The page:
Links & Contents I Liked 290

Hi all,

Welcome back to another Friday link review!

Development news:
Things are getting better-but poverty is complex; UK Aid in a post-Brexit world; Kenya's start-up scene so white! More money for Kibera; Uganda's 'Ghetto President' is a lesson for digital activism; responding to Kerala's floods; development research & epistemic justice; #MeToo & transitional justice; police militarization.

Our digital lives: 'The Winners take all'-philanthrocapitalism revisited; political trolling made in the Philippines.


Publications: Sweden's official feminist foreign policy handbook; humanitarian emergencies & adolescents.

Enjoy!

New from aidnography
Should I transition from aid work to academia? Some don’ts & don’ts

The basic question is whether it is worth exploring PhD options as a mid-career, midlife aid worker with an intention to transition from the development industry into academia. tl:dr: Don’t do it!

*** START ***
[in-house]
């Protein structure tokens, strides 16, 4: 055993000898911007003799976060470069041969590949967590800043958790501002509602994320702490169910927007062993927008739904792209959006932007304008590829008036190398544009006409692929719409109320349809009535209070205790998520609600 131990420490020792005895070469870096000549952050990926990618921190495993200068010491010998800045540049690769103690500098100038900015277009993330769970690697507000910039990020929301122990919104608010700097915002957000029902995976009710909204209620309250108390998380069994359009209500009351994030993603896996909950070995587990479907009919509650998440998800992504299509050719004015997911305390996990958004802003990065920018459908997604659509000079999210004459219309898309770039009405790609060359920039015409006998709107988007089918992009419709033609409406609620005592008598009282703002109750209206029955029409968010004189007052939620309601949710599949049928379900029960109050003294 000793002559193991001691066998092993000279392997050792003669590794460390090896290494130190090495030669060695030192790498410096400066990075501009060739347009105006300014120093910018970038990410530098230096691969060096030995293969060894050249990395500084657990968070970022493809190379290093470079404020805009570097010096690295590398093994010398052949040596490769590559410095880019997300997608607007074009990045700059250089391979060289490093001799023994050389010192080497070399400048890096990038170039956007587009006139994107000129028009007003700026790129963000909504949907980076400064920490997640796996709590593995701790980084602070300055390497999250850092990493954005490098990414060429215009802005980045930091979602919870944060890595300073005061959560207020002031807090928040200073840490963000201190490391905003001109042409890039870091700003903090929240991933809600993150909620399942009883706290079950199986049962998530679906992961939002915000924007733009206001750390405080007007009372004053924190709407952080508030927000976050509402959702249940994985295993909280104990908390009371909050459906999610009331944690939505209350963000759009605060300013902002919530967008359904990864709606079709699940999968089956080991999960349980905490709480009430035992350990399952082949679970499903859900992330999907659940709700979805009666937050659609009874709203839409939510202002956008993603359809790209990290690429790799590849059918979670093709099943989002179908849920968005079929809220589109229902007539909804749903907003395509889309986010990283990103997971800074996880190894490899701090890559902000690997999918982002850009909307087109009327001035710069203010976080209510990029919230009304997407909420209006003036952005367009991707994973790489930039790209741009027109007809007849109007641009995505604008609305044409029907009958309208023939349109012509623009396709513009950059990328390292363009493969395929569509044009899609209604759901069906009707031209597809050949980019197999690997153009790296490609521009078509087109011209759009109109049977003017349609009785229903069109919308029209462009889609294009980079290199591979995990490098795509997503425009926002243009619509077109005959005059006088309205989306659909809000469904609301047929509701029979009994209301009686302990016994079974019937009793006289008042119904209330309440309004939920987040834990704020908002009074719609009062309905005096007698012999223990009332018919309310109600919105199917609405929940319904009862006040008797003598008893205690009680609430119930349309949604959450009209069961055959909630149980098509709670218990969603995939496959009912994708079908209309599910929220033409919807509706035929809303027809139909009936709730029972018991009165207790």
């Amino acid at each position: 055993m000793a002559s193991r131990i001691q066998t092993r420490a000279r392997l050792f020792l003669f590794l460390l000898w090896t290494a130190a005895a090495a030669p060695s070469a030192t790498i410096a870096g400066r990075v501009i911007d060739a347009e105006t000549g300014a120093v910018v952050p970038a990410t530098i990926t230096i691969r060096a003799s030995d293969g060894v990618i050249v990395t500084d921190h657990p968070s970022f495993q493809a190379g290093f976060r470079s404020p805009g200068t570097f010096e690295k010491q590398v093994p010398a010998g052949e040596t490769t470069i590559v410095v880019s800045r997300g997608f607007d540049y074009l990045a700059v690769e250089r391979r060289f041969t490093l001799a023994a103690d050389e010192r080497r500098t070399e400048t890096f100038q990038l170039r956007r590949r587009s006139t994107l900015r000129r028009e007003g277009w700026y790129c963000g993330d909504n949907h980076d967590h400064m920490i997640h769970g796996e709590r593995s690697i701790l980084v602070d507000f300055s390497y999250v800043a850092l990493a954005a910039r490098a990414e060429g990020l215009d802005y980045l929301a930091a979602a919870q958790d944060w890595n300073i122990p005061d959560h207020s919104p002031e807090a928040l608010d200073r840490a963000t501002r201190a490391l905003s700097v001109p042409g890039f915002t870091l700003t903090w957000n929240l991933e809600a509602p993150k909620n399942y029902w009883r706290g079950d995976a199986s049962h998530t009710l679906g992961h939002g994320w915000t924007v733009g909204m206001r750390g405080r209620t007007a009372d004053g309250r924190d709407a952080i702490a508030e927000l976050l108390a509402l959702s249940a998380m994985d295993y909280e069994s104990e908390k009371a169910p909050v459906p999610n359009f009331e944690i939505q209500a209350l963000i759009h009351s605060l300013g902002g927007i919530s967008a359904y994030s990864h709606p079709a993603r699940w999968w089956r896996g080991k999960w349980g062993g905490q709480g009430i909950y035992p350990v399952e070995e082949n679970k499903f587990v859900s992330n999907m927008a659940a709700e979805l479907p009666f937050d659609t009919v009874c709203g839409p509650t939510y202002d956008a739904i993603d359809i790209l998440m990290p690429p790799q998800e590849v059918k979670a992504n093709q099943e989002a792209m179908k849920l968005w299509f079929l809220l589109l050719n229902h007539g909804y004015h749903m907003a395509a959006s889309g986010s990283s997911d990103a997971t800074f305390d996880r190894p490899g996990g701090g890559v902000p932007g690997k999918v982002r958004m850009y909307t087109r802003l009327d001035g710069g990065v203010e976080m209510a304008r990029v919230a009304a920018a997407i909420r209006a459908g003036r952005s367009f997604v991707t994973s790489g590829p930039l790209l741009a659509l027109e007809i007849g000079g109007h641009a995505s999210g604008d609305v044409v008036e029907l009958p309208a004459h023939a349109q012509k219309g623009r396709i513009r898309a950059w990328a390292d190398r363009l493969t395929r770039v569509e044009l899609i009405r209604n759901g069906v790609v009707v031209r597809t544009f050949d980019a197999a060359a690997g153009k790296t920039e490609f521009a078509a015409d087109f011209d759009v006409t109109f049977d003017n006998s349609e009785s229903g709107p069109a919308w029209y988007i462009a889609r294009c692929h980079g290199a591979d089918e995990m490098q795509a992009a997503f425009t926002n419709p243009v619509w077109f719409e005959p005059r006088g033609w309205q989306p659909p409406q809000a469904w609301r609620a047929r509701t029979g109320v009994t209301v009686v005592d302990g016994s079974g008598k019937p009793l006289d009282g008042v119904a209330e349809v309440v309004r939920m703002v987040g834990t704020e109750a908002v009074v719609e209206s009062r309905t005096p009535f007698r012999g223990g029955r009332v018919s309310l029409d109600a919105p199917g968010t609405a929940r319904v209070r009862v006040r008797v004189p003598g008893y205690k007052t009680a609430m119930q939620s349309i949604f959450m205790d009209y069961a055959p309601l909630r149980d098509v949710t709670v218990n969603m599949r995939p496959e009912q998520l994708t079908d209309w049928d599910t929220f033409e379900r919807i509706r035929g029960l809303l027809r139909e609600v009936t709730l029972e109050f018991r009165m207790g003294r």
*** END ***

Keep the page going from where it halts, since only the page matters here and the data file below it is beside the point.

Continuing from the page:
Development news
12 Things We Can Agree On about Global Poverty

Ultimately, the more morally relevant metric is not proportions or absolute numbers, but rather the extent of poverty vis-a-vis our capacity to end it. By this metric, the world has much to do—perhaps more than ever before.
Jason Hickel & Charles Kenny for CDG. A more useful list than any Stephen Pinker book on how 'things are getting better' for many people.

By using foreign aid to ‘unashamedly’ benefit Britain, May is missing the chance to truly help Africans

May is right that all African leaders want jobs for their young people, but Britain cannot support exploitative jobs which in fact keep people in poverty, or allow companies to give jobs on the one hand and demand tax holidays with the other.
Britain’s aid budget is precious, and in a world of increasing humanitarian emergencies, fragile states, and with hunger in Africa increasing, it is stretched. Aid should never be diverted from its legal and moral purpose of reducing poverty. Now is not the time to move the goalposts.
Oxfam's Katy Chakrabortty for the Metro on the recent iteration of UK's aid-trade-deal-post-Brexit pipe dream...

An infographic of Kenya’s white tech startups executives sparks rage